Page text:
Bikram Yoga VS Hot Yoga

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Bikram Yoga VS Hot Yoga

The Distinction Between Bikram and Hot Yoga

Any yoga class performed in a heated room is referred to as hot yoga. Though there are several types of hot yoga classes, Bikram yoga is the original and one of the most well-known. Despite the fact that some people use the terms "hot" and "Bikram" interchangeably, the truth is that all Bikram yoga is hot, but not all hot yoga is Bikram.


Yoga in the Heat

Hot yoga is frequently a flowing vinyasa style of practice in which the teacher guides students through a series of linked poses. During class, the temperature is usually kept between 95 and 105 degrees Fahrenheit.

As you might expect, a vigorous yoga session in high temperatures warms the body and causes profuse sweating. The goal is for the heat to relax your muscles and the sweat to cleanse your body.

Bikram yoga is only one form of hot yoga. Other popular hot yoga options include the Canadian import Moksha yoga (known as Modo yoga in the US) and the rapidly expanding CorePower yoga chain. Many independently owned and operated yoga studios also offer heated classes in their own unique style.


Precautions and Tips

Hot yoga will necessitate preparation as well as heat-resistant equipment:

During a hot yoga class, you will be sweating profusely on your yoga mat. Yogitoes Skidless mat towels (or other products of a similar nature) are popular hot yoga accessories. These towels are used to absorb sweat and improve traction on your mat. Many studios offer mats and towels for free or at a low cost. If you are concerned about germs, inquire about how the studio cleans its mats or simply bring your own.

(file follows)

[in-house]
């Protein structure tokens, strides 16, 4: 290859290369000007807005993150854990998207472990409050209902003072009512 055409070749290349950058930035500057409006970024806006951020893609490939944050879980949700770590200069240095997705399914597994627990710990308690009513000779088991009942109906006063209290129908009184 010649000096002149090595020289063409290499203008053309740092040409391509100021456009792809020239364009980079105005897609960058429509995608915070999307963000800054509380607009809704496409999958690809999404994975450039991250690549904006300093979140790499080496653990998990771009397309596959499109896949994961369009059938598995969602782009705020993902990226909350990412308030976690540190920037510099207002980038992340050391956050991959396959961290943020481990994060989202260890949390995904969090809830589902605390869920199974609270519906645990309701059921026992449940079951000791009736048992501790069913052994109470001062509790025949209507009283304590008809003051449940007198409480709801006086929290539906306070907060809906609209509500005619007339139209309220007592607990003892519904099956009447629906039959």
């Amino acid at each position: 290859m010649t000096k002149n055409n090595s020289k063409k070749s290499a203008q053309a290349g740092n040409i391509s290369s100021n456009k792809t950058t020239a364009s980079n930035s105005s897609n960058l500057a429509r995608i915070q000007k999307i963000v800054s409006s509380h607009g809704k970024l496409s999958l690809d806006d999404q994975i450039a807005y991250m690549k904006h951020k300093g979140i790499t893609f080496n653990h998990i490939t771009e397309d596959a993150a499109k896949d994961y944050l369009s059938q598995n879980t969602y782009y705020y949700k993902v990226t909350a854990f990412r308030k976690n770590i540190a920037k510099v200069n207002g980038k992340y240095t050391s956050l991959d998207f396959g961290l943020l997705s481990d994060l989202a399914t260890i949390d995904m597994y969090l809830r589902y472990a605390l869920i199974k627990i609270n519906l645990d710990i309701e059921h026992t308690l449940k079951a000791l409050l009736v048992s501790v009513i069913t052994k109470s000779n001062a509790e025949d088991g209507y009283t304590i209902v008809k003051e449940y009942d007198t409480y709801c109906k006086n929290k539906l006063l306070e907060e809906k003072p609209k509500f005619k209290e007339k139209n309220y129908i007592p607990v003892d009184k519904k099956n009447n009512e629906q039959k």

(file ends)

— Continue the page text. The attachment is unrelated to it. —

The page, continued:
The sweating involved in hot yoga necessitates the selection of appropriate yoga attire. To avoid slipping during poses, both men and women prefer tight-fitting tops and capris or long pants.

The temperature in a hot yoga class will vary depending on the style and studio. Some can reach temperatures of 108 degrees Fahrenheit, making the 75 degree Fahrenheit rooms appear almost chilly.

The phrase "sweating out the toxins" is popular among hot yoga practitioners. The truth is that sweating is not a part of our bodies' detoxification system, though it can make you feel better in the end.

Drink plenty of water before and after class to avoid becoming dehydrated. You can also take small sips of water during class, but doing so may cause bloating and impair your ability to feel comfortable in each asana. It is not advisable to eat within two hours of attending a class.

Hot yoga is not recommended for pregnant women because it can raise core body temperature.


Yoga Bikram

Bikram Choudhury is the creator of the Bikram yoga system and a hot yoga innovator. His method is the first to be used in a hot room. It is a one-of-a-kind set of 26 postures, including two pranayama exercises, that are performed twice in a single 90-minute class.

Some hot yoga classes adhere to the Bikram method, while others do not. Classes that explicitly state that they are Bikram will generally adhere to the proprietary 26-pose format. In contrast, a non-Bikram hot yoga session can be any series of yoga poses conducted in a heated room.